we have a, this is a relatively expensive exhibition, the value of the artwork is high. And so we're going to be contracting with Trident security. And we've also worked with the long months public safety, to be able to have a little bit extra security for this exhibition. So we're feeling really good in terms of our cameras, and in terms of the coverage that we're going to have. And so we're we've got the security kind of protocols really nailed down. So we're very excited about that. The public safety has been very, very helpful with us for that, they they helped us kind of develop a protocol for the areas that were weak and what we needed to pay attention to. So they've been really helpful. And then in the spring of 2023, we've got a spot that we are considering a contemporary Native American art exhibition. So we're going to be working on that in the future. We've got a consultant that is helping us with that. And so that's probably going to be we you'll see more about that coming up. In terms of auditorium and special events and rentals. That's the next section on your report. They're 2020 by the numbers. So this is going to give you just a brief snapshot of what happened in the auditorium this year. There were 37. Last year, sorry. There were 3037 programs, that 28 of them were virtual. There are 171 program participants, including performers, panelists, speakers, that sort of thing. That's a lot of people to try to manage. Just FYI. There were 2500 plus minutes of live stream video 40,000 plus views, including Facebook, long, long public media and YouTube, and over 1000 minutes of video that was viewed. So we really did an amazing job of translating What we did in the auditorium to an online format, and I am intensely grateful for the staff that worked on that there was, it was a lot of work to kind of get ourselves up to speed. And I think they did an amazing job to be able to do that. And we did get through the city manager's office and the cares dollars that they received, we got some technology upgrades in the auditorium. And so you can see some of the details there in terms of video and sound. But basically, what that allows us to do is that we can live stream in a much more streamlined way. We bet we have contracted with one lot public media, to be able to bring some of those things, there's a city contract that they have been able to help us live stream those things. And so basically, what this allows us to do is that they don't have to bring their own equipment in, that we've got this equipment already in the auditorium. And that will, we will be able to use that equipment forever, it's going to be a really wonderful thing to be able to have that space outfitted with that equipment. So we're we're so happy and grateful for the city manager's office to that. Some of you probably participated in the webathon. And so that was actually a really very fun event. And we raised about 6560 $600 or so. And so again, that was matched by that $100,000 donation from the Stuart Family Foundation. We did, we will be doing with a virtual opening reception coming up on the 28th for the impressionist exhibit. And we're going to have our guest curators, I'm in second there. We've got a pre filmed interview with the donors, the collector's doctors and Mr. mower. And so that'll be on the opening reception. And then we're going to have live piano performances would they be saved rebell and other impressionist composers, so that'll be a really fun way to translate this to an online thing in a condition where is not great to be able to bring a bunch of people into the museum. So it should be fun if you wanted to knit. We don't have any rentals in January, we do have some rentals into the spring and some rental inquiries into the spring and then into the summer. So I do think that what we're seeing some movement in terms of people's willingness to be able to rent the space. So I do expect that to kind of pick up as we start to see the vaccines rollout and that sort of thing.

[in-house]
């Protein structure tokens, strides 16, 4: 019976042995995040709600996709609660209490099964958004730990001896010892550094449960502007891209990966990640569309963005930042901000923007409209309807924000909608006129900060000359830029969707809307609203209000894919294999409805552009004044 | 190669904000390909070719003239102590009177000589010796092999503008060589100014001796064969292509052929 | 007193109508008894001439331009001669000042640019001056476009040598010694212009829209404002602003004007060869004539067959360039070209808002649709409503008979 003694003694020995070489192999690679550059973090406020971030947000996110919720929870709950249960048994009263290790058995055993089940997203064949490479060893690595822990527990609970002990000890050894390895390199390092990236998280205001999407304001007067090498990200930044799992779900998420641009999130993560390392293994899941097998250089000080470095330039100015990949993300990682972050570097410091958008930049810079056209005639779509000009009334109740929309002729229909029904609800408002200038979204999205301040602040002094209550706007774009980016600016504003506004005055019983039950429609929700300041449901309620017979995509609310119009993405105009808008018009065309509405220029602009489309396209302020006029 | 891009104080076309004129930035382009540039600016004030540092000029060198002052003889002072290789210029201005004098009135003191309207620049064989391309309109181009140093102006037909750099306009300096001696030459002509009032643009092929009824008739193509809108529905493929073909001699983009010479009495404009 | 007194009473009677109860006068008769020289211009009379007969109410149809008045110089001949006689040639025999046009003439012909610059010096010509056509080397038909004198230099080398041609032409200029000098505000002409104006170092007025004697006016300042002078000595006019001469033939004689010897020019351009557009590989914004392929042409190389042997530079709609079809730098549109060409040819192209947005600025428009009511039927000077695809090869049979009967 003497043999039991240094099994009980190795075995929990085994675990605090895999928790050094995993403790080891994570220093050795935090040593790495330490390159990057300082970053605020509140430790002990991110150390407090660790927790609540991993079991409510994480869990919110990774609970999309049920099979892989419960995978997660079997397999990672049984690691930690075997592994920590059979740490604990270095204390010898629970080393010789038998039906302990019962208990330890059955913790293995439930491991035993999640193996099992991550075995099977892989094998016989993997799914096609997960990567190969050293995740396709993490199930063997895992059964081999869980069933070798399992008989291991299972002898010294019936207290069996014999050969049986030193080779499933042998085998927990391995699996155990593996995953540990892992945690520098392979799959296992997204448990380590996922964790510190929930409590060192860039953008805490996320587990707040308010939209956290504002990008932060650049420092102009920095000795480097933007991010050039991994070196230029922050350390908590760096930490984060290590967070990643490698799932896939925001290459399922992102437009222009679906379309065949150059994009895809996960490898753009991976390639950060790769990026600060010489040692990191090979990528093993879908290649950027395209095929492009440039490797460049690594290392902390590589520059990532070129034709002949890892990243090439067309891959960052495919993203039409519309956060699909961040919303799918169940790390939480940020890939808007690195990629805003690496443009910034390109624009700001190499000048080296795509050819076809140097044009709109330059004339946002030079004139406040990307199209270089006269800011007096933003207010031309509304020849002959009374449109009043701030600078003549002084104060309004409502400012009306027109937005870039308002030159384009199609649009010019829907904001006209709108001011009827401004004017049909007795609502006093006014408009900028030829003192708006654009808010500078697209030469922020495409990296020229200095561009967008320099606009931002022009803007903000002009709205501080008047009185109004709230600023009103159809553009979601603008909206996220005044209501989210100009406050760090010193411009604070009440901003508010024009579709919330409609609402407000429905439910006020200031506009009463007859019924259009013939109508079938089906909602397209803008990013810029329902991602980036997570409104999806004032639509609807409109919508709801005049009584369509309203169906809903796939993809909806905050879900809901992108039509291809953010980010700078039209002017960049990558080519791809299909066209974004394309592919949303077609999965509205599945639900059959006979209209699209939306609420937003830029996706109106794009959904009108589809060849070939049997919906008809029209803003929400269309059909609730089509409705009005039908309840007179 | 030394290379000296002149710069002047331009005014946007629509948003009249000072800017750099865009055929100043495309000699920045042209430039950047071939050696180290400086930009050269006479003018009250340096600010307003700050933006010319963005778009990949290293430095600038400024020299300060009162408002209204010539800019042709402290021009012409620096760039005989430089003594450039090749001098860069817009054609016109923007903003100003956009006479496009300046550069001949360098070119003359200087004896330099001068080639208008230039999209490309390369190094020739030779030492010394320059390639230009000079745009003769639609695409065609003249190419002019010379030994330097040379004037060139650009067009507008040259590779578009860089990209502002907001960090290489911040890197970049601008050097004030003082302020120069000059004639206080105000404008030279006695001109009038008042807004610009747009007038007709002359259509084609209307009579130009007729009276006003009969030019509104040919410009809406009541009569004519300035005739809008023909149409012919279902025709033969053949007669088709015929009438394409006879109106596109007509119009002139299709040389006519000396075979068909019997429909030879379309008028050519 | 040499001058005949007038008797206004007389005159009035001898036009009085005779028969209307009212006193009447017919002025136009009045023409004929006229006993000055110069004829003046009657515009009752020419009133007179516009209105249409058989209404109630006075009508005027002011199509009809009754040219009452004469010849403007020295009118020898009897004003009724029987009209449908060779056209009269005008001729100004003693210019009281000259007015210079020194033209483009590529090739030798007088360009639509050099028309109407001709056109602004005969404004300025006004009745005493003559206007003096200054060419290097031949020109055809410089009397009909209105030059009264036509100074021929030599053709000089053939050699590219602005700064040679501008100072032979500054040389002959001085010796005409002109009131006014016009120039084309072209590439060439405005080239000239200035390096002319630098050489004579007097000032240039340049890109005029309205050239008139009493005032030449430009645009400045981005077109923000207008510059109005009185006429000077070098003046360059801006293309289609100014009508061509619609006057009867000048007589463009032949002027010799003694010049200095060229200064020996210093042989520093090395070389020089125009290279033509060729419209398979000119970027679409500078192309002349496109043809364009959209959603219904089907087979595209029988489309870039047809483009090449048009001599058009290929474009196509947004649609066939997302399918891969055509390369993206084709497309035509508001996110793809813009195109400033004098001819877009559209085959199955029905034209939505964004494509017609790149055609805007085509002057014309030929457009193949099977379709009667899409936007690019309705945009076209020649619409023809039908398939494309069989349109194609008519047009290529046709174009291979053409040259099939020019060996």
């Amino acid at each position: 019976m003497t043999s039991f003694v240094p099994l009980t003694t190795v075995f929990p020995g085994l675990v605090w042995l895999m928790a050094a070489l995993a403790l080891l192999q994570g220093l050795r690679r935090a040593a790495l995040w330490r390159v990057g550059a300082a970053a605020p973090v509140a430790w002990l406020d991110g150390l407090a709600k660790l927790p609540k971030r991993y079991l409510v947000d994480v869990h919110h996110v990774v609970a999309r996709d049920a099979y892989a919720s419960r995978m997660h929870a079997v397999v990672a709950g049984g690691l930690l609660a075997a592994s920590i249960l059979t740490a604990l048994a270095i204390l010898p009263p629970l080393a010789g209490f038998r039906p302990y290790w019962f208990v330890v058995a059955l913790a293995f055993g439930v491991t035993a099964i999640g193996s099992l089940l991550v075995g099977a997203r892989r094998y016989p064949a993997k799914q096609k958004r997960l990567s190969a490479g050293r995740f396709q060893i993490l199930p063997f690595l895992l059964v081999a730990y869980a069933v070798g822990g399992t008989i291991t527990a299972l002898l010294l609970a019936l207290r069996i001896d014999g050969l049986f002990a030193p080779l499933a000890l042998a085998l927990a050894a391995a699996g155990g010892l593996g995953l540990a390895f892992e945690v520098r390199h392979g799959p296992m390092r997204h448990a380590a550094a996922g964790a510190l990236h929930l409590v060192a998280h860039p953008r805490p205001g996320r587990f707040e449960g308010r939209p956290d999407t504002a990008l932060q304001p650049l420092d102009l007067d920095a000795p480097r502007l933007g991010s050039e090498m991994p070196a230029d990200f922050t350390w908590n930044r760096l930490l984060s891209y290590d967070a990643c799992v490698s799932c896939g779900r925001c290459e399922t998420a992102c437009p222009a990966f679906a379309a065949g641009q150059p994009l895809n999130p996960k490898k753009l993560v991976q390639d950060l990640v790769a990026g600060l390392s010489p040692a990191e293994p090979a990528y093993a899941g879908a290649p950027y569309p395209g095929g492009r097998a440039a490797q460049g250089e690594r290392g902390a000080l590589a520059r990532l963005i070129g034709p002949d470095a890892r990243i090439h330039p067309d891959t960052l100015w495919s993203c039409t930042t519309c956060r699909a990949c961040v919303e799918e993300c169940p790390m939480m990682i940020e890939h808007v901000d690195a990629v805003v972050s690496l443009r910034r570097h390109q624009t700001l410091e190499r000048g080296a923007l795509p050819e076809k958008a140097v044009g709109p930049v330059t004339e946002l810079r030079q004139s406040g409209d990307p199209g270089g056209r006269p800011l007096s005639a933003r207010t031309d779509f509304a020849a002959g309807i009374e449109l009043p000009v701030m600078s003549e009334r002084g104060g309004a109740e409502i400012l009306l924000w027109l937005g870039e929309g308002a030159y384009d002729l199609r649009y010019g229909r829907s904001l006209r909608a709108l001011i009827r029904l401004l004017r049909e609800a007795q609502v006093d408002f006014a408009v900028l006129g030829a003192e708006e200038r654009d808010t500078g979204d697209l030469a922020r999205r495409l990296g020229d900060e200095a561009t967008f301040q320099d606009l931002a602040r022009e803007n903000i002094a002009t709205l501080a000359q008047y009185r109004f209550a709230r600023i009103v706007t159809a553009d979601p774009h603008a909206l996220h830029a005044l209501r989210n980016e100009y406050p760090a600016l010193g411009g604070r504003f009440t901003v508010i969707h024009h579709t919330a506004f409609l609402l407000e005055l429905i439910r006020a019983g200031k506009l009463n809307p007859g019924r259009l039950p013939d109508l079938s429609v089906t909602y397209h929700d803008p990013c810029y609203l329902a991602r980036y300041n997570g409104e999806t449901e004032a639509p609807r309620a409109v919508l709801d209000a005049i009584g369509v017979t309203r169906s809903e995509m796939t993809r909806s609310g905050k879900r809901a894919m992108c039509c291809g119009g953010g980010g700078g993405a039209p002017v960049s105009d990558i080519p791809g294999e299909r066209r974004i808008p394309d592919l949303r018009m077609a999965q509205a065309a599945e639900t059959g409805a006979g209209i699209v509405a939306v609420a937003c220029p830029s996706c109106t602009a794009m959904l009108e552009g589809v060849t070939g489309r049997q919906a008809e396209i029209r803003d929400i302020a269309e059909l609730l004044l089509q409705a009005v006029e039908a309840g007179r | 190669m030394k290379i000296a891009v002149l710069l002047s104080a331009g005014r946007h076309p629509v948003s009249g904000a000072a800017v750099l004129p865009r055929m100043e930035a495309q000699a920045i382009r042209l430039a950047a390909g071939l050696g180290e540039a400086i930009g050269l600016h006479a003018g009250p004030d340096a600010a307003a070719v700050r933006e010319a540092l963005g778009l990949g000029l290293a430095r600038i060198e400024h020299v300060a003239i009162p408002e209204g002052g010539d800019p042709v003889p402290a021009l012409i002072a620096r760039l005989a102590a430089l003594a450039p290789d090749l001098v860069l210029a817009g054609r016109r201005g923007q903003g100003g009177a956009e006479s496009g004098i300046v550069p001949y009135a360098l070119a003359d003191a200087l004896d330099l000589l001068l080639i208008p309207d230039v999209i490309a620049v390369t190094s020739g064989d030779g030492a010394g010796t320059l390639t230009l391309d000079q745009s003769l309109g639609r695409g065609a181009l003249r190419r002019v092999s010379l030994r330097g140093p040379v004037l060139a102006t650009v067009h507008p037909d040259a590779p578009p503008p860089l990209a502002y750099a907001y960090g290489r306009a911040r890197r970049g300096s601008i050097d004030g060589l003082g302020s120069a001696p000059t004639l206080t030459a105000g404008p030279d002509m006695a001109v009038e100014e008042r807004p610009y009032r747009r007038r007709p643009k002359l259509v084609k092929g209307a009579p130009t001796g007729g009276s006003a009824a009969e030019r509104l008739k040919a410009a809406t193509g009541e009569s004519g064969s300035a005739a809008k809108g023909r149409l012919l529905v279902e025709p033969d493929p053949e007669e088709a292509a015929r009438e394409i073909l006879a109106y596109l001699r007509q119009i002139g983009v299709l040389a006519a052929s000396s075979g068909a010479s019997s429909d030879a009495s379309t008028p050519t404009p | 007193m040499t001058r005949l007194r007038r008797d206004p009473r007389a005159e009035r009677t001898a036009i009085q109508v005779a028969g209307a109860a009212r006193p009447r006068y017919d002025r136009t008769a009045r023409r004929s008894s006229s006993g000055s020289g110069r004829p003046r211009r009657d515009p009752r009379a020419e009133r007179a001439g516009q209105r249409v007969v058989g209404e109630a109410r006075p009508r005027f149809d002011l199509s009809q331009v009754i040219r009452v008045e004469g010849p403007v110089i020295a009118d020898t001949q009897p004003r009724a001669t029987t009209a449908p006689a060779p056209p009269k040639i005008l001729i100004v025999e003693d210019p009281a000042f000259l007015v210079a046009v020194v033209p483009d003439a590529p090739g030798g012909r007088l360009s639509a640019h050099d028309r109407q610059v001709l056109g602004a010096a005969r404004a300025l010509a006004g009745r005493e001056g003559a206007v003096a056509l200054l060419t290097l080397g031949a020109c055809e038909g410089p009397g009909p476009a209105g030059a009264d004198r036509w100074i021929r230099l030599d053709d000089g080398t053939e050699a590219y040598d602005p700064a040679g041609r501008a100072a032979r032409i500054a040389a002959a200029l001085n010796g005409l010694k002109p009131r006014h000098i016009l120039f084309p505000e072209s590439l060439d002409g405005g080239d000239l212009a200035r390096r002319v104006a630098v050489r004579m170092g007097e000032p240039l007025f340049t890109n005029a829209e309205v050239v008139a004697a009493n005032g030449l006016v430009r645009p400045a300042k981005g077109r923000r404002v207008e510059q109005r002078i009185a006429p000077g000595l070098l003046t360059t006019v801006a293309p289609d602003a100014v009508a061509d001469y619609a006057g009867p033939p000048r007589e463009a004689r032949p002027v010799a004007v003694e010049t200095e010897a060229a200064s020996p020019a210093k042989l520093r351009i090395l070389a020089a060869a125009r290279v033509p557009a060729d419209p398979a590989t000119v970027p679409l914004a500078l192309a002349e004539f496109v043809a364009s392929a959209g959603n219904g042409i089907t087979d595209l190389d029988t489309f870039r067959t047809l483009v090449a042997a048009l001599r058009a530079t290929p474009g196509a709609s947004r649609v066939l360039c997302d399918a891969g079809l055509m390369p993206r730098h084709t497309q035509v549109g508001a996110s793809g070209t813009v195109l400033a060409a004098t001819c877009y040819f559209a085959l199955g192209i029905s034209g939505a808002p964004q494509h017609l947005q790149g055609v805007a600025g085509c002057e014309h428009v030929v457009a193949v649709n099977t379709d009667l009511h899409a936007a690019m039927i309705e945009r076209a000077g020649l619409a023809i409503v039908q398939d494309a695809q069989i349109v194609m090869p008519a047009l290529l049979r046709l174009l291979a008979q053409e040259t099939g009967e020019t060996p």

Let's see, we do have our Friday afternoon concerts that are coming back in February, March and April, Thursday nights at the museum will be virtual, and that's going to be 14 different free programs. Again, you've as you noted, we also have a new program that we're launching, which is called the big picture climate change series. And that is co presented with the city's climate action taskforce along with kgn you belong lot leader and the sustainable, resilient Longmont. And so that's going to be a basically a lecture series. But for this season, it's going to focus on earth, fire, water, wind, what's the other one?
air, there you go. So that's going to be kind of an nice thematic drop. We also have on April the 24th, that Earth Day celebration that's going to be also with sustainable, resilient long month. And then the next section there with the visitor services department. And we were able to reopen on December the 15th. And we had 39 visitors during the 12 days that we were open in December. I think we've talked about this before. But we have seen a really big decline in terms of the people who are coming to the museum, even when we do have our doors open. But we've seen that offset a lot by the virtual programming that we've done. And so in total, I think that what we're going to end up seeing is that our attendance, if you will is going to be right in line with what we've seen in the last couple of years, which is about 60 65,000 people. And so for what we will see in 2020 is that most of those are virtual attendance. But it's it's been great to see that we've still been able to maintain that kind of engagement. And the book sales have been amazing. So for Eric's book, about the history of long mine, which I think that you all got a copy of we've seen A strong month, both online and in person. And we do have curbside pickup available. So we sold a total of 736 books for the month of December. I could I don't know the total total off the top of my head, Eric, do you?
I think it's 736 total since the start of because we just got the books in mid November.